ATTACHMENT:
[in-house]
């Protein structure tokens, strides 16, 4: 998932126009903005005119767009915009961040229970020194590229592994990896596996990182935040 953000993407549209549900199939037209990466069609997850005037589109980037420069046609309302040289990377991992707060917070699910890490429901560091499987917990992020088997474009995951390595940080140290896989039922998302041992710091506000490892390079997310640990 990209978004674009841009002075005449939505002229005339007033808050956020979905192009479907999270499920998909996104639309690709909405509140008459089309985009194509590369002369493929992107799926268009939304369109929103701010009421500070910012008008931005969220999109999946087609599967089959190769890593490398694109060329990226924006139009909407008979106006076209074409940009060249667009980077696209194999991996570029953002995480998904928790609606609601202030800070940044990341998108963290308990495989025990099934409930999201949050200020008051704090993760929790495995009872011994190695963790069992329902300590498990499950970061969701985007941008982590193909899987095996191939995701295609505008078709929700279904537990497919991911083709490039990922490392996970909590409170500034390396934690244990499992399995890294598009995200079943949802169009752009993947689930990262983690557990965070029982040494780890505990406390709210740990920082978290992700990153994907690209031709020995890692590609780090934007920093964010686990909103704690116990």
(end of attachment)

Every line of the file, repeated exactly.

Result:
[in-house]
């Protein structure tokens, strides 16, 4: 998932126009903005005119767009915009961040229970020194590229592994990896596996990182935040 953000993407549209549900199939037209990466069609997850005037589109980037420069046609309302040289990377991992707060917070699910890490429901560091499987917990992020088997474009995951390595940080140290896989039922998302041992710091506000490892390079997310640990 990209978004674009841009002075005449939505002229005339007033808050956020979905192009479907999270499920998909996104639309690709909405509140008459089309985009194509590369002369493929992107799926268009939304369109929103701010009421500070910012008008931005969220999109999946087609599967089959190769890593490398694109060329990226924006139009909407008979106006076209074409940009060249667009980077696209194999991996570029953002995480998904928790609606609601202030800070940044990341998108963290308990495989025990099934409930999201949050200020008051704090993760929790495995009872011994190695963790069992329902300590498990499950970061969701985007941008982590193909899987095996191939995701295609505008078709929700279904537990497919991911083709490039990922490392996970909590409170500034390396934690244990499992399995890294598009995200079943949802169009752009993947689930990262983690557990965070029982040494780890505990406390709210740990920082978290992700990153994907690209031709020995890692590609780090934007920093964010686990909103704690116990």